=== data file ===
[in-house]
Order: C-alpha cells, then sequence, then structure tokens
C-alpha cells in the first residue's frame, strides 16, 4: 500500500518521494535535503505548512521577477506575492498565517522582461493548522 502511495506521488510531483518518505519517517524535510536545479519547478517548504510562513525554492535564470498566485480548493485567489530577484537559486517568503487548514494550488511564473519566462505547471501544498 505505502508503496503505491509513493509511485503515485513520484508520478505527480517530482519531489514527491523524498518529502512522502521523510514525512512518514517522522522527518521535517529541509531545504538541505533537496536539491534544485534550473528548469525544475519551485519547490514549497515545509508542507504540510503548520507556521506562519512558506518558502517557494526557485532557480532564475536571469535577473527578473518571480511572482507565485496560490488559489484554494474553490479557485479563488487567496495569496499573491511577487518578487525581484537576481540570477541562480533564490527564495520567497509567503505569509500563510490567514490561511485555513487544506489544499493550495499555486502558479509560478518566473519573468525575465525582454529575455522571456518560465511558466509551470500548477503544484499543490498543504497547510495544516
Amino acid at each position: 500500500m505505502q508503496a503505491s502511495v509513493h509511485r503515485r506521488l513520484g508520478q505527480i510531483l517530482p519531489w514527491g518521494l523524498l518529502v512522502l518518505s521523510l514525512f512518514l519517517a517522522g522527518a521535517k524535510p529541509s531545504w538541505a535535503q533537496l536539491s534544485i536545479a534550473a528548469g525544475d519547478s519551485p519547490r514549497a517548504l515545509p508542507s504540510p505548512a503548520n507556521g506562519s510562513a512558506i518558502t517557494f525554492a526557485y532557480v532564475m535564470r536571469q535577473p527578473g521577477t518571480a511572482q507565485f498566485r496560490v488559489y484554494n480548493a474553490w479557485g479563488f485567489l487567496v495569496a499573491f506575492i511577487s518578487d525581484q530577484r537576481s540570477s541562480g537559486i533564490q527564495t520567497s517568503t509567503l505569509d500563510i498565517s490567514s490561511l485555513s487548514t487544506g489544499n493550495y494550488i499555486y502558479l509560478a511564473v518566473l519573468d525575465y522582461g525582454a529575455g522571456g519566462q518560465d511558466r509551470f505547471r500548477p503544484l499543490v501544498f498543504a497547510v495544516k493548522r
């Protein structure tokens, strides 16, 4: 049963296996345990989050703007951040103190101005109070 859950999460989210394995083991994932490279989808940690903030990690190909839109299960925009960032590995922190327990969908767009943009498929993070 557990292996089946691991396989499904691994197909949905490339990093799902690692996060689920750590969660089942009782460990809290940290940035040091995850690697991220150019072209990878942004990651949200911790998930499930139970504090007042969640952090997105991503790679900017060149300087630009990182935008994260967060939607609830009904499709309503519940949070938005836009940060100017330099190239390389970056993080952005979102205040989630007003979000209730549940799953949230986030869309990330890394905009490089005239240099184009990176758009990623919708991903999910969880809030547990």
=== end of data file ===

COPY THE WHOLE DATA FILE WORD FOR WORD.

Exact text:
[in-house]
Order: C-alpha cells, then sequence, then structure tokens
C-alpha cells in the first residue's frame, strides 16, 4: 500500500518521494535535503505548512521577477506575492498565517522582461493548522 502511495506521488510531483518518505519517517524535510536545479519547478517548504510562513525554492535564470498566485480548493485567489530577484537559486517568503487548514494550488511564473519566462505547471501544498 505505502508503496503505491509513493509511485503515485513520484508520478505527480517530482519531489514527491523524498518529502512522502521523510514525512512518514517522522522527518521535517529541509531545504538541505533537496536539491534544485534550473528548469525544475519551485519547490514549497515545509508542507504540510503548520507556521506562519512558506518558502517557494526557485532557480532564475536571469535577473527578473518571480511572482507565485496560490488559489484554494474553490479557485479563488487567496495569496499573491511577487518578487525581484537576481540570477541562480533564490527564495520567497509567503505569509500563510490567514490561511485555513487544506489544499493550495499555486502558479509560478518566473519573468525575465525582454529575455522571456518560465511558466509551470500548477503544484499543490498543504497547510495544516
Amino acid at each position: 500500500m505505502q508503496a503505491s502511495v509513493h509511485r503515485r506521488l513520484g508520478q505527480i510531483l517530482p519531489w514527491g518521494l523524498l518529502v512522502l518518505s521523510l514525512f512518514l519517517a517522522g522527518a521535517k524535510p529541509s531545504w538541505a535535503q533537496l536539491s534544485i536545479a534550473a528548469g525544475d519547478s519551485p519547490r514549497a517548504l515545509p508542507s504540510p505548512a503548520n507556521g506562519s510562513a512558506i518558502t517557494f525554492a526557485y532557480v532564475m535564470r536571469q535577473p527578473g521577477t518571480a511572482q507565485f498566485r496560490v488559489y484554494n480548493a474553490w479557485g479563488f485567489l487567496v495569496a499573491f506575492i511577487s518578487d525581484q530577484r537576481s540570477s541562480g537559486i533564490q527564495t520567497s517568503t509567503l505569509d500563510i498565517s490567514s490561511l485555513s487548514t487544506g489544499n493550495y494550488i499555486y502558479l509560478a511564473v518566473l519573468d525575465y522582461g525582454a529575455g522571456g519566462q518560465d511558466r509551470f505547471r500548477p503544484l499543490v501544498f498543504a497547510v495544516k493548522r
């Protein structure tokens, strides 16, 4: 049963296996345990989050703007951040103190101005109070 859950999460989210394995083991994932490279989808940690903030990690190909839109299960925009960032590995922190327990969908767009943009498929993070 557990292996089946691991396989499904691994197909949905490339990093799902690692996060689920750590969660089942009782460990809290940290940035040091995850690697991220150019072209990878942004990651949200911790998930499930139970504090007042969640952090997105991503790679900017060149300087630009990182935008994260967060939607609830009904499709309503519940949070938005836009940060100017330099190239390389970056993080952005979102205040989630007003979000209730549940799953949230986030869309990330890394905009490089005239240099184009990176758009990623919708991903999910969880809030547990």